US Plans to Expand War Games in Ecologically Rich Mariana Islands
November 24, 2013
Zoe Loftus-Farren / Earth Island Journal
The US military assumed control the Mariana Islands during World War II and has been waging war on the environment there ever since. Recent proposals to expand the range for Navy training exercises in this archipelago in the northwestern Pacific Ocean represent the latest frontier in this battle, and could be devastating to local communities as well as wildlife.
(November 22, 2013) -- Naval training exercises threaten local communities and environment
The United States military assumed control the Mariana Islands during World War II and has been waging war on the environment there ever since. Recent proposals to expand the range for Navy training exercises in this archipelago in the northwestern Pacific Ocean represent the latest frontier in this battle, and could be devastating to local communities as well as wildlife.
By many accounts, military trainings have already had a tremendous impact on the region that’s composed of two US jurisdictions -- the Commonwealth of the Northern Mariana Islands and the territory of Guam. Military bombing exercises have destroyed much of at least one island -- Farallon de Medinilla -- and naval exercises have impacted large tracts of open ocean.
In 2010, the Navy training range in the region was expanded to encompass roughly 500,000 square nautical miles of ocean. "Right now, it is the largest range in [Department of Defense’s] inventory," says Leevin Camacho, a member of We are Guåhan, a cultural and environmental justice advocacy group in Guam.
The Navy still wants more, and is now asking to nearly double the training range, extending it to 984,469 square nautical miles. It has named this expansion -- which is part of the "Pacific Pivot," a strategy aimed at shifting the US military’s focus to the Asia-Pacific region -- the "Mariana Island Training and Testing" (MITT) area.
"[The expanded area] would be larger than Washington, Oregon, California, Idaho, Nevada, Arizona, Montana and New Mexico combined," Camacho says.
"The Navy’s whole approach to the Marianas is shoot first and ask questions later," says Michal Jasny, senior policy analyst at the Natural Resources Defense Council.
"We know very little about the populations of whales, dolphins, and other marine life around the Marianas. Yet the navy is proceeding with a massive militarization of the islands and surrounding waters. It is grossly irresponsible to proceed in this way."
What we do know doesn’t bode well. "We know marine mammals depend on hearing to find mates, to find food, to avoid predators, to situate themselves in the ocean -- in short, for virtually everything they need to do to survive and reproduce in the wild," explains Jasny. "[We also know] that navy sonar has a range of impacts, from disrupting foraging, to causing hearing loss, to fatally injuring whales and driving them onto shore."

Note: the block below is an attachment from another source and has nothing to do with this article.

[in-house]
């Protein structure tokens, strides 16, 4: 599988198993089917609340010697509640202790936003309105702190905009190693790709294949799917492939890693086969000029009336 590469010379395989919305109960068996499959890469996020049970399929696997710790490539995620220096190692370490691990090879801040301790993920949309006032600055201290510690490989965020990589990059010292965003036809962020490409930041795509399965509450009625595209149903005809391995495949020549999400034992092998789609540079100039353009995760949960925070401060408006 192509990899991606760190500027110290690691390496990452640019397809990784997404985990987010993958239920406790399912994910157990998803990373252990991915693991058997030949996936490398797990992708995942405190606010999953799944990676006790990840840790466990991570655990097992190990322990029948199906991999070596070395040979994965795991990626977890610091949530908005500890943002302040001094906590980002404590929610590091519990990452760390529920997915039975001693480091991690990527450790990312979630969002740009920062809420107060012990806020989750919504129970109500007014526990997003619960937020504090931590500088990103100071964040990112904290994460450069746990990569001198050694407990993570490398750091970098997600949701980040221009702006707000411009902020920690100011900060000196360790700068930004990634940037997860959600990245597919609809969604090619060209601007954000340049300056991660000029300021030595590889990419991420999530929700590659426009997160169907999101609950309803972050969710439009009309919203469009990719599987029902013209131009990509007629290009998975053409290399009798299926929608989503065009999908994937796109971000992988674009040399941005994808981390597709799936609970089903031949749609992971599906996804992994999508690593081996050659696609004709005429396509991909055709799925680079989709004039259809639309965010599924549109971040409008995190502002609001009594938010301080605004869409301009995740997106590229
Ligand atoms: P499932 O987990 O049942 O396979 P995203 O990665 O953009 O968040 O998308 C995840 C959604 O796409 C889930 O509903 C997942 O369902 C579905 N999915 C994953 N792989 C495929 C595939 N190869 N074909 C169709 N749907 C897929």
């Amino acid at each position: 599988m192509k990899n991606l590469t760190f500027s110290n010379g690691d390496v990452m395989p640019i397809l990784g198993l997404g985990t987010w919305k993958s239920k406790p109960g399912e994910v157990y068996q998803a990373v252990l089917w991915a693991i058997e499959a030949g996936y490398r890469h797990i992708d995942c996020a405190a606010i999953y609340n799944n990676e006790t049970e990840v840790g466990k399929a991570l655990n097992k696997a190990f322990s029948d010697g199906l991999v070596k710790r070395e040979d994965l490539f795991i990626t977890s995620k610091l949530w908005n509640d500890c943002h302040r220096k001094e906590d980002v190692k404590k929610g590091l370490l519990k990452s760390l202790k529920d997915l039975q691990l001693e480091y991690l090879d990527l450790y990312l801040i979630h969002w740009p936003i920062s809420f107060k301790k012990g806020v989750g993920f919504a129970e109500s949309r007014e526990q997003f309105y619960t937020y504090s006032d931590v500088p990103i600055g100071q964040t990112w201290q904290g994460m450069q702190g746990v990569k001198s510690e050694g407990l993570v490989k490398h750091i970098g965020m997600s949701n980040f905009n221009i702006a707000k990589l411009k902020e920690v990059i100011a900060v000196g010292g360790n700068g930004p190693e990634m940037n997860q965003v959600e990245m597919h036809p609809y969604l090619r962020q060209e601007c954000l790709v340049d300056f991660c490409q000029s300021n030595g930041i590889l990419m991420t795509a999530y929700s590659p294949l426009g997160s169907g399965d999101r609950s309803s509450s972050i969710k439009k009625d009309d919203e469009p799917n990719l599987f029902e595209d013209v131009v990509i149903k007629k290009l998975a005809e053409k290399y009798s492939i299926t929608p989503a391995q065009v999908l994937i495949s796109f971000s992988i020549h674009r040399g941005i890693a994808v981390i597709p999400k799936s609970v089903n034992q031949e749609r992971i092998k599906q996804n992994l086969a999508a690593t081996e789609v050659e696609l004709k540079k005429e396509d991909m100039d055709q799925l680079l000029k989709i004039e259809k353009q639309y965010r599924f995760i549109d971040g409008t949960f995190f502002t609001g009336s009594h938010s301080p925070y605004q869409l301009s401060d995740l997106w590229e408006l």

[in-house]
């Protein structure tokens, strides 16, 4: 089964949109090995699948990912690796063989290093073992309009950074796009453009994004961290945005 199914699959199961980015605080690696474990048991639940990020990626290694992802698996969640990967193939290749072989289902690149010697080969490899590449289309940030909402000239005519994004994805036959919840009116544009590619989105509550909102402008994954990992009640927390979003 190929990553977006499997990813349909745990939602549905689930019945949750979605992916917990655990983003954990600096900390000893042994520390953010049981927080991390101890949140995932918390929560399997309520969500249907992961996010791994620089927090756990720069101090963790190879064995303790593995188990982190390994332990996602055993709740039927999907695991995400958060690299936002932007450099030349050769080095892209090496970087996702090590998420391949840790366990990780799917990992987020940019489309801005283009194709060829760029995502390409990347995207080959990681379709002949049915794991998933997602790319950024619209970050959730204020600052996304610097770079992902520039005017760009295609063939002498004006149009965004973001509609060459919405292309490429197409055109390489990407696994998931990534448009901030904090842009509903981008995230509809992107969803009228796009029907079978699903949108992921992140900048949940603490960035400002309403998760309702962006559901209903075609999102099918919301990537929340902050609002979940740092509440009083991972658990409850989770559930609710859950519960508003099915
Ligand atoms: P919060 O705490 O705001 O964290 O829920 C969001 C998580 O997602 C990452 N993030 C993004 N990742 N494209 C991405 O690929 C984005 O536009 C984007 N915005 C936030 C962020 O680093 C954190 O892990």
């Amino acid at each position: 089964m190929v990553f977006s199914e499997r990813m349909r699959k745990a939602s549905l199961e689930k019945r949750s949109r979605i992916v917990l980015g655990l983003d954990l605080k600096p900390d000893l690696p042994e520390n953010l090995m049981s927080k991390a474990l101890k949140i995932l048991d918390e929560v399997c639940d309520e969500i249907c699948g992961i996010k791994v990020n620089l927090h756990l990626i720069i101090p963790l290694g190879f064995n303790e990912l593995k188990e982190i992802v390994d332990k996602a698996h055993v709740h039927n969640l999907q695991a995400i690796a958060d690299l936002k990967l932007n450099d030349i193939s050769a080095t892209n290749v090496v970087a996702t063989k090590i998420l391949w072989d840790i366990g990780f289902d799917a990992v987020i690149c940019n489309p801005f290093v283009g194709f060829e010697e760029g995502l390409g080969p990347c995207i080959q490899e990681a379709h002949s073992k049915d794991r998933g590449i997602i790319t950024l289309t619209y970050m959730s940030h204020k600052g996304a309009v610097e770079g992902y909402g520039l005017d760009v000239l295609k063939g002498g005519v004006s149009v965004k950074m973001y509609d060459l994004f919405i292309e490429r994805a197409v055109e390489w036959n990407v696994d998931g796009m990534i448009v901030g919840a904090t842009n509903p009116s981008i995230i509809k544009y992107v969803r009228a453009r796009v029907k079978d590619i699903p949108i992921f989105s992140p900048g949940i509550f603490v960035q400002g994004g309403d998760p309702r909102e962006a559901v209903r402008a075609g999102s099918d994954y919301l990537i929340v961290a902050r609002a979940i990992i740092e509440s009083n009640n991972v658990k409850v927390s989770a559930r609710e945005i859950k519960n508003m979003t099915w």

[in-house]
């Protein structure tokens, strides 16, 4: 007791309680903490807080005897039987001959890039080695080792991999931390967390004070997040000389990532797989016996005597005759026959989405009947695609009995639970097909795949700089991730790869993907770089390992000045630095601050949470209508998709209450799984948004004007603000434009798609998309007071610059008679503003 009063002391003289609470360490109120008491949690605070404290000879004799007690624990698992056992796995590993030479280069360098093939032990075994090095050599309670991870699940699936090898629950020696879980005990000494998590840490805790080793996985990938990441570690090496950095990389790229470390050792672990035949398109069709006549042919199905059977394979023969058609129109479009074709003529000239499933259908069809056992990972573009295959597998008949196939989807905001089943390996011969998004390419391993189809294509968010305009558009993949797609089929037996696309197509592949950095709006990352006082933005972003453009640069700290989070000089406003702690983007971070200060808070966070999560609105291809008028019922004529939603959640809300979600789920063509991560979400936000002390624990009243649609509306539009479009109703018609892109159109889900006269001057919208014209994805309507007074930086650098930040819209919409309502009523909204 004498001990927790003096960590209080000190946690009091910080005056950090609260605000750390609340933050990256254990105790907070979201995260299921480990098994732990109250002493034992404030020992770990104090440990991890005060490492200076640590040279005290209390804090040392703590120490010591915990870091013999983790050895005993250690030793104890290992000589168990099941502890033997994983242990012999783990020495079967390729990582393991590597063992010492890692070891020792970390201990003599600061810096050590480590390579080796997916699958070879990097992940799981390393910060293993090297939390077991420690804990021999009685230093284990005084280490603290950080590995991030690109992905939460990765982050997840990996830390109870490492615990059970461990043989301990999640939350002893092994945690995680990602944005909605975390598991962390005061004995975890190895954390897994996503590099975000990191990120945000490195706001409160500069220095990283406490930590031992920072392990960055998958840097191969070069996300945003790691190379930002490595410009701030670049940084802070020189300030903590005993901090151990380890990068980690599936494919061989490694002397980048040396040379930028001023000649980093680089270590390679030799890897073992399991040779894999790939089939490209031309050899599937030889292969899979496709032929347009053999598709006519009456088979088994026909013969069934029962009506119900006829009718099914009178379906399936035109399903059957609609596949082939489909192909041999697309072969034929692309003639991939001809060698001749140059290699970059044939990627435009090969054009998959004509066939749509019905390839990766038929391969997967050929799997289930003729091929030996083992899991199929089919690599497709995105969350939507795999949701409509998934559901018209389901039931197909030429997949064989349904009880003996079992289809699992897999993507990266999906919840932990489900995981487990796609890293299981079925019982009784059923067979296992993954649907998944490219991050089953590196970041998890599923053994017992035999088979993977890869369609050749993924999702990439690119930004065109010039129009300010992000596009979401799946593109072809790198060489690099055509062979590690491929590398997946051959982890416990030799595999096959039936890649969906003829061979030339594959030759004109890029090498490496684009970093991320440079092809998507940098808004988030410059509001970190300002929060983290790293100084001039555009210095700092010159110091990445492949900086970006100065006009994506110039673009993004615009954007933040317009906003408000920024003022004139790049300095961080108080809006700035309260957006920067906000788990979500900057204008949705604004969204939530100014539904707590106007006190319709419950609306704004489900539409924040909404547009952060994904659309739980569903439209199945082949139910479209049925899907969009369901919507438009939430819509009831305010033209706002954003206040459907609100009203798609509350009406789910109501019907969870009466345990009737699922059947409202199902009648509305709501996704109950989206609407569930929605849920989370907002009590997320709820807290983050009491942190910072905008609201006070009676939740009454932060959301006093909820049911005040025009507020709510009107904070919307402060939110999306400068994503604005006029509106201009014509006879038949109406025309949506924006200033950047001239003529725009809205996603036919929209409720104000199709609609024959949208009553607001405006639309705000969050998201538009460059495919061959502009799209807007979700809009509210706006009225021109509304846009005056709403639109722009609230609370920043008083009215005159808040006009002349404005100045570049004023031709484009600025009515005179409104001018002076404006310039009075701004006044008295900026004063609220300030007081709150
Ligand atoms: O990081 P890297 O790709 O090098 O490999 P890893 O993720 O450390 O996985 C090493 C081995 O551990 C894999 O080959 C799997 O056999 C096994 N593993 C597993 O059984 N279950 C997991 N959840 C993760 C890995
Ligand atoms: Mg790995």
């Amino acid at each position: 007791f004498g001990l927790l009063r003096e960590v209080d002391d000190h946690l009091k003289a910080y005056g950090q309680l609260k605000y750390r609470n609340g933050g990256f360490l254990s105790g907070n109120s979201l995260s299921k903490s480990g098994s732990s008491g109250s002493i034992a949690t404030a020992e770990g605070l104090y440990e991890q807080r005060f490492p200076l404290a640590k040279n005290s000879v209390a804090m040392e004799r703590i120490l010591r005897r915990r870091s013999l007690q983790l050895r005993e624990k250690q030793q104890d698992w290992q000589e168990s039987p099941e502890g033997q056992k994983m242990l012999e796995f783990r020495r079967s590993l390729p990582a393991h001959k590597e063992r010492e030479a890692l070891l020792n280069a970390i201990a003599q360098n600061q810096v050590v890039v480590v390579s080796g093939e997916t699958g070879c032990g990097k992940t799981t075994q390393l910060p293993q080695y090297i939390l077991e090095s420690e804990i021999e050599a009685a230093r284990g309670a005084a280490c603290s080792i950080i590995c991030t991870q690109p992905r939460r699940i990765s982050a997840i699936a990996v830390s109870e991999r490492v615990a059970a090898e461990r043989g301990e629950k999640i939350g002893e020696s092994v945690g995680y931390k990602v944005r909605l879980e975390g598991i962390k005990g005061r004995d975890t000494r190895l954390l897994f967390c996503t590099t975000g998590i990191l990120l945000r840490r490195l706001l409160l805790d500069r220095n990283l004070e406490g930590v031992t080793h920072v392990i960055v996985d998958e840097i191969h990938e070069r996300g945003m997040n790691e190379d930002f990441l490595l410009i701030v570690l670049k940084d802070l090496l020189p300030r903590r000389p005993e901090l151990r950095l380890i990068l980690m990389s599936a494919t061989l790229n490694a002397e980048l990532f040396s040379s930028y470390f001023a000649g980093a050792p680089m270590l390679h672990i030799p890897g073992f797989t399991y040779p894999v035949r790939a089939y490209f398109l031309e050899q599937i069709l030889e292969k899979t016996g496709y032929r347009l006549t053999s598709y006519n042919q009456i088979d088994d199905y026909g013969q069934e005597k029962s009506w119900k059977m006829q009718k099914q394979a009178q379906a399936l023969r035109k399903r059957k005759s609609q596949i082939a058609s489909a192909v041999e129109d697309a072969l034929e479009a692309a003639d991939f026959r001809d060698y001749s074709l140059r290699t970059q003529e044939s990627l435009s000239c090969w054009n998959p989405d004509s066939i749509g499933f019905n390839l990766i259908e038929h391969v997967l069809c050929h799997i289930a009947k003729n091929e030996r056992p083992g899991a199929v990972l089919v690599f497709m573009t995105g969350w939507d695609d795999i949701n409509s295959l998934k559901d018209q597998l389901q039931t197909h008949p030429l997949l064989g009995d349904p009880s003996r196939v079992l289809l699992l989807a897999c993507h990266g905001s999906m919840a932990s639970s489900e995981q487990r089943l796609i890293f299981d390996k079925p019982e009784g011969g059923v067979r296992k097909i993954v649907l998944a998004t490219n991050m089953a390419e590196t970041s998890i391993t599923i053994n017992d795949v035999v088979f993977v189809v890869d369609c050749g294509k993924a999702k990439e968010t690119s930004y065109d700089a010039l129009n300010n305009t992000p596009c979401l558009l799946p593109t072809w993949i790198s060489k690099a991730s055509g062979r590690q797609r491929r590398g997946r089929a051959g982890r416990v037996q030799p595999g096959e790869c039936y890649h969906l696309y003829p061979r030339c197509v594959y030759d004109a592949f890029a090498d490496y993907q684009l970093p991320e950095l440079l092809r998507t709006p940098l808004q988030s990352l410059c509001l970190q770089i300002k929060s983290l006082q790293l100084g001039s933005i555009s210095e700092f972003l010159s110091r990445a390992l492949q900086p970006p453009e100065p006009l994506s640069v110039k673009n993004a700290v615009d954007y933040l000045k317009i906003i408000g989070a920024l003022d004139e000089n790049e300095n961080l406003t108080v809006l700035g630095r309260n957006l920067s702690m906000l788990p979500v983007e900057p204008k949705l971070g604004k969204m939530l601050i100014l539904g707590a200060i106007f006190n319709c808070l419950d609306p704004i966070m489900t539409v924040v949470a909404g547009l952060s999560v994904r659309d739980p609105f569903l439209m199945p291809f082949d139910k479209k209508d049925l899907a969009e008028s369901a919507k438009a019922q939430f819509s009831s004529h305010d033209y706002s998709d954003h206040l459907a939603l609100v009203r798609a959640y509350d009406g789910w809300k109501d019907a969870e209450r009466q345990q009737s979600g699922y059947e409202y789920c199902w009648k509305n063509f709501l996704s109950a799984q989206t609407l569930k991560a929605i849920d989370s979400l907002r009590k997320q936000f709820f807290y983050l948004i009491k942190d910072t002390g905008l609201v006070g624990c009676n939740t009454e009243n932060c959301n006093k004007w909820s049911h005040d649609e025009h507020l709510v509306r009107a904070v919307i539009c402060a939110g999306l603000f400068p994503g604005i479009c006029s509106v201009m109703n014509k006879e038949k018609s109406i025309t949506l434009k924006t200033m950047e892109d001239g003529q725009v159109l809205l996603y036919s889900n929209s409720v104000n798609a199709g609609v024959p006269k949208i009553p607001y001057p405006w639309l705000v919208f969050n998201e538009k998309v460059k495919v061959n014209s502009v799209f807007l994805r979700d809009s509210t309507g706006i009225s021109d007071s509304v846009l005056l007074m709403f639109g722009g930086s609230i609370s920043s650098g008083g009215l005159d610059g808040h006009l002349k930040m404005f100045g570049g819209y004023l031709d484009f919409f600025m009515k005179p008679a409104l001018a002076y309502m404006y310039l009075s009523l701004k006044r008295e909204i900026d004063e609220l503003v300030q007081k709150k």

The Navy estimates that expanded training activities would cause 59 whales and dolphins to suffer permanent hearing damage every year. Thousands more would suffer temporary hearing damage.
Other impacts include those on sea turtles, fish, marine habitat, and the Mariana Trench Marine National Monument. Environmental activists say the exercises would violate the National Environmental Policy Act and other US environmental laws.
The expanded exercises would include war games on ecologically and culturally important
In addition to this ocean-based training expansion, a separate Navy proposal targets the vibrant Pagan Island for destructive military training exercises. This island was formerly inhabited, but was evacuated in 1981 during a volcanic eruption. It is now home to roughly a dozen people and many former residents still hope to return and reestablish their lives there.
The island has numerous endemic and endangered species. The Navy has not yet released a draft environmental impact statement for its proposed activities on Pagan Island. However, advocates have launched a campaign against the exercises.
"[Pagan] is culturally important, anthropologically important, and biologically important," says Dr. Michael Hadfield, a zoology professor at the University of Hawaii. "[And] when the military takes an island for live-fire training, they destroy it."
A local human rights lawyer, Julian Aguon, underscores this point: "I situate what is going on now as… the latest incarnation of a much longer geopolitical process, and that’s been the militarization, the nuclearization, and colonization of this whole side of the ocean, this whole western Pacific."
"This is our home," adds Camacho. "We really look at it not just as fighting for dolphins and whales, but we are trying to protect resources that have belonged to our people for thousands of years, before the US military."
The Navy is currently accepting comments on the Mariana Islands Training and Testing Draft Environmental Impact Statement, which assesses the impact of the expanded ocean training range. Voice your concern about the proposal here. All comments must be submitted by December 11, 2013.
Zoe Loftus-Farren is an intern at Earth Island Journal. She holds a J.D. from the University of California, Berkeley, School of Law, and has experience working on issues concerning climate change, environmental justice, food policy and endangered species.
Posted in accordance with Title 17, Section 107, US Code, for noncommercial, educational purposes.